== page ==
Access to Justice and Human Rights
With support from the U.S. Department of State’s Bureau of Democracy, Human Rights and Labor, the ABA Rule of Law Initiative (ABA ROLI) successfully implemented a four-year regional program in Bulgaria, Kosovo, Macedonia, Romania and Serbia. Implemented from July 2010 to February 2014, the program—Partnership for Roma Protection, Prevention and Promotion—provided legal assistance, legal education and opportunities for cross-border networking and collaboration, and supported public advocacy for Roma communities. We worked directly with committed and effective local partners: the Bulgarian Institute for Legal Initiatives (BILI), the Center for Legal Aid and Regional Development (CLARD) in Kosovo, the Roma Women Organization of Macedonia (known as DAJA) in Macedonia, Romani Center for Social Intervention and Studies (CRISS) in Romania and the Novi Sad Humanitarian Center (NSHC) in Serbia. We also collaborated with Roma communities, activists and government officials.
Through the program, ABA ROLI established 44 legal aid clinics and provided free legal services to 8,272 Roma beneficiaries in Bulgaria, Kosovo, Macedonia, Romania and Serbia. These consultations enabled Roma individuals to obtain identification cards, ownership certificates for their property, health and social services, and afforded other beneficiaries legal representation in divorce proceedings, child custody cases and other disputes.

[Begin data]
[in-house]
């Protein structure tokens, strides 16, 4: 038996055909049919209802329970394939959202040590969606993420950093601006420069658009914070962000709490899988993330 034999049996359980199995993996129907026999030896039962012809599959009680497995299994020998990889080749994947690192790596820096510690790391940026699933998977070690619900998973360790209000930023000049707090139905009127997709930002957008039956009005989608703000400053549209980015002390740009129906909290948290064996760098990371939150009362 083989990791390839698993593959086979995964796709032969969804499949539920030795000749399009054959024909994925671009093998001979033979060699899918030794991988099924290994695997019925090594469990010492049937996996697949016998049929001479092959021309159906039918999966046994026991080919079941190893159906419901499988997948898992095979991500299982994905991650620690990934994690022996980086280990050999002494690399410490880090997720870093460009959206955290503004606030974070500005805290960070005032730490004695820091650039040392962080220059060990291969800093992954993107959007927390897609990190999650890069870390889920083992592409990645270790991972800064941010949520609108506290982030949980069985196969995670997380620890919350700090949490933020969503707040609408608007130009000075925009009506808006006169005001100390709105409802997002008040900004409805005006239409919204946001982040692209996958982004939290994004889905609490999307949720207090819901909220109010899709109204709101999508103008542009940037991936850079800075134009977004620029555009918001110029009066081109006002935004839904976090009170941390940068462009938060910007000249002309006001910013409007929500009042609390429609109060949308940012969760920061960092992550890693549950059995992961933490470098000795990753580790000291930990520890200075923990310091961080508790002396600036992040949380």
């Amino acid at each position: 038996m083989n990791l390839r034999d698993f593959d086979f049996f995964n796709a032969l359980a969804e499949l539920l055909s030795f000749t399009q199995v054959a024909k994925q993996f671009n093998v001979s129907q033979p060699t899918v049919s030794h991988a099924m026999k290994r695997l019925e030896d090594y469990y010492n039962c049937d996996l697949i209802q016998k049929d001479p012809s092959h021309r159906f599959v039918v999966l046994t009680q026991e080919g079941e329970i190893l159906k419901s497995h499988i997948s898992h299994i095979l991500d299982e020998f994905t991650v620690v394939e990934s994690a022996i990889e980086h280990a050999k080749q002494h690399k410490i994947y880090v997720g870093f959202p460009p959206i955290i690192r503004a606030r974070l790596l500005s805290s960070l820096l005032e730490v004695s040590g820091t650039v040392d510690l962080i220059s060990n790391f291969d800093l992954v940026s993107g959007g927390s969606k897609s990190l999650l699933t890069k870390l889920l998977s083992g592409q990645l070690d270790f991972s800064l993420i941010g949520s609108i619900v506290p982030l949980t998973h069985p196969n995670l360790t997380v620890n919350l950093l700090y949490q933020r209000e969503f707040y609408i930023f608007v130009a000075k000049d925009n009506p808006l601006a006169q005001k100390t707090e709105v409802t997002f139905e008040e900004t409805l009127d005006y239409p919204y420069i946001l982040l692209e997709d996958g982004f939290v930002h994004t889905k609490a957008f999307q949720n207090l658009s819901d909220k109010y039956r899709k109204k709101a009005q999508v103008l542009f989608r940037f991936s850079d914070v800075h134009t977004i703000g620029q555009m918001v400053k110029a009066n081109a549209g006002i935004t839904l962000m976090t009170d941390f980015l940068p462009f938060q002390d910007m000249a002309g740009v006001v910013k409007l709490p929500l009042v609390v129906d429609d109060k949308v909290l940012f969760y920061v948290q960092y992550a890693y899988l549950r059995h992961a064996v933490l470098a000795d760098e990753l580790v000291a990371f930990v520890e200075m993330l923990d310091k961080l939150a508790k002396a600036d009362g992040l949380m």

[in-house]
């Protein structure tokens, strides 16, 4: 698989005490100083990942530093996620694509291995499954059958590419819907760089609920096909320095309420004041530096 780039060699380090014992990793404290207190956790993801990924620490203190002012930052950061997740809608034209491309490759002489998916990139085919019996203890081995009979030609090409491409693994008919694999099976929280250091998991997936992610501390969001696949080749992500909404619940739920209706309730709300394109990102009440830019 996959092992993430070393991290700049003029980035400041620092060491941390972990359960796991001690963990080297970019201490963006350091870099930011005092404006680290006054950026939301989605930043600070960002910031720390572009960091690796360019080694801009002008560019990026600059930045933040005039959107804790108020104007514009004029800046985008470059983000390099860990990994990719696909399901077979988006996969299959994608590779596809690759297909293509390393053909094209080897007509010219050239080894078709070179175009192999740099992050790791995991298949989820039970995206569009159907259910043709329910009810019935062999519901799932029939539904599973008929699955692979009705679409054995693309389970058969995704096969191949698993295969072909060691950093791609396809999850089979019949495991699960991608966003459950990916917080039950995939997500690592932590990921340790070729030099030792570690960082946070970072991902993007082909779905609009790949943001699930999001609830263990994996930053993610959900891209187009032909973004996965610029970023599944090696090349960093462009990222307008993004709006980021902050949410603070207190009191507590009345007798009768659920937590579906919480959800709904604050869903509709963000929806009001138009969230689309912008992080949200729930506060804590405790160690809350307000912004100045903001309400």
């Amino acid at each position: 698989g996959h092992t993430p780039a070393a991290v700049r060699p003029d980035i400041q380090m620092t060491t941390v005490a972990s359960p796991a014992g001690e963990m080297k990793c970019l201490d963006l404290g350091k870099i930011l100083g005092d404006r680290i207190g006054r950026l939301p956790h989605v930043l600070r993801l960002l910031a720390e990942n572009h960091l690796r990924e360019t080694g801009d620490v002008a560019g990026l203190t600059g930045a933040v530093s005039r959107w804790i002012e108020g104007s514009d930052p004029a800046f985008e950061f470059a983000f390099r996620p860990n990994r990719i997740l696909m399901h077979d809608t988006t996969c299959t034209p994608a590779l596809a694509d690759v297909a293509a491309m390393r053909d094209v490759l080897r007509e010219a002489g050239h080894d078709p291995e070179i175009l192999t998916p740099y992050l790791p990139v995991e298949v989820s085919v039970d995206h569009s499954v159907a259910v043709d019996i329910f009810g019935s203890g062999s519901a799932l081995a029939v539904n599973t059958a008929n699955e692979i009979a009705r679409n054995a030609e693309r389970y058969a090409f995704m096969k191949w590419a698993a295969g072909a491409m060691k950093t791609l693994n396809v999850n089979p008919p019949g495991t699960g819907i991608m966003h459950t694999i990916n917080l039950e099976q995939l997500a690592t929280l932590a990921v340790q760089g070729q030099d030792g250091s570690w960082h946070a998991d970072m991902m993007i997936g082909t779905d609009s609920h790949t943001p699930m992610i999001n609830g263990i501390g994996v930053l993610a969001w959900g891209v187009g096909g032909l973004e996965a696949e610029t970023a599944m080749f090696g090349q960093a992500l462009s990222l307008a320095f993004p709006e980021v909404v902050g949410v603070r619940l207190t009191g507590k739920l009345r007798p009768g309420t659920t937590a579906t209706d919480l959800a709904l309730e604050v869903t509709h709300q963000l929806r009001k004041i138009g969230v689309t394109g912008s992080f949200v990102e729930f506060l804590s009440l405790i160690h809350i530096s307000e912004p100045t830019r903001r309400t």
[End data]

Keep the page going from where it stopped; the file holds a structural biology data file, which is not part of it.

Over the four years, we organized numerous public events and conducted legal awareness campaigns to discuss basic legal rights. In cooperation with local partners, ABA ROLI carried out 29 community law schools for 1,251 people. These community law schools provided vulnerable Roma communities, including in remote areas, vital information about their rights and mechanisms to enforce those rights. Our program also supported more than 20 strategic court cases and helped to build the capacity of advocates to combat stigmatization and discrimination of Roma, fight hate crimes and challenge school segregation. The program provided tailor-made training and education to 218 Roma leaders and activists on effective advocacy at local, national and regional levels. Overall, during a time of widespread and institutionalized discrimination against the Roma, the program made an important impact on ordinary people’s lives by helping to address their marginalization and by empowering the Roma to become active citizens in their respective societies.